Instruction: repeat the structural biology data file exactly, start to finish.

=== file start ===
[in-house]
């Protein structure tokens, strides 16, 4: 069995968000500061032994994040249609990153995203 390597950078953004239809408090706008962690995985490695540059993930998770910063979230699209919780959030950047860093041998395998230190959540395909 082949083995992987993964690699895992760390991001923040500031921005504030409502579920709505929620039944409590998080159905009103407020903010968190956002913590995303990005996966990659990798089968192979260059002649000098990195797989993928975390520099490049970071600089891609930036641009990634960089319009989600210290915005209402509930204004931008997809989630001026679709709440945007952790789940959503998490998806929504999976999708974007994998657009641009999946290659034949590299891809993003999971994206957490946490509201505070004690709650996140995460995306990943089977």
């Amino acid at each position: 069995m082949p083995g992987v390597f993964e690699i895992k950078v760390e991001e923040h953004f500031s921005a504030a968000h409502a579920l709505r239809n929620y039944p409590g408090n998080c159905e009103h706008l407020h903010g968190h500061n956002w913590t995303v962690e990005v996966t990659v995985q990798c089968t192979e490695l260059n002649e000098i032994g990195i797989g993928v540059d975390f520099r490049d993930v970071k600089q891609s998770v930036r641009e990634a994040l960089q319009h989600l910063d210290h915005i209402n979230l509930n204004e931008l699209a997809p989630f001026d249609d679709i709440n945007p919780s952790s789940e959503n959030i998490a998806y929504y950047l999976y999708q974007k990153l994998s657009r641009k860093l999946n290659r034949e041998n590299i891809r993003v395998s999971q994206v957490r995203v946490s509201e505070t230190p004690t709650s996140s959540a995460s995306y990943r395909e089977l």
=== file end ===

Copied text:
[in-house]
């Protein structure tokens, strides 16, 4: 069995968000500061032994994040249609990153995203 390597950078953004239809408090706008962690995985490695540059993930998770910063979230699209919780959030950047860093041998395998230190959540395909 082949083995992987993964690699895992760390991001923040500031921005504030409502579920709505929620039944409590998080159905009103407020903010968190956002913590995303990005996966990659990798089968192979260059002649000098990195797989993928975390520099490049970071600089891609930036641009990634960089319009989600210290915005209402509930204004931008997809989630001026679709709440945007952790789940959503998490998806929504999976999708974007994998657009641009999946290659034949590299891809993003999971994206957490946490509201505070004690709650996140995460995306990943089977």
């Amino acid at each position: 069995m082949p083995g992987v390597f993964e690699i895992k950078v760390e991001e923040h953004f500031s921005a504030a968000h409502a579920l709505r239809n929620y039944p409590g408090n998080c159905e009103h706008l407020h903010g968190h500061n956002w913590t995303v962690e990005v996966t990659v995985q990798c089968t192979e490695l260059n002649e000098i032994g990195i797989g993928v540059d975390f520099r490049d993930v970071k600089q891609s998770v930036r641009e990634a994040l960089q319009h989600l910063d210290h915005i209402n979230l509930n204004e931008l699209a997809p989630f001026d249609d679709i709440n945007p919780s952790s789940e959503n959030i998490a998806y929504y950047l999976y999708q974007k990153l994998s657009r641009k860093l999946n290659r034949e041998n590299i891809r993003v395998s999971q994206v957490r995203v946490s509201e505070t230190p004690t709650s996140s959540a995460s995306y990943r395909e089977l």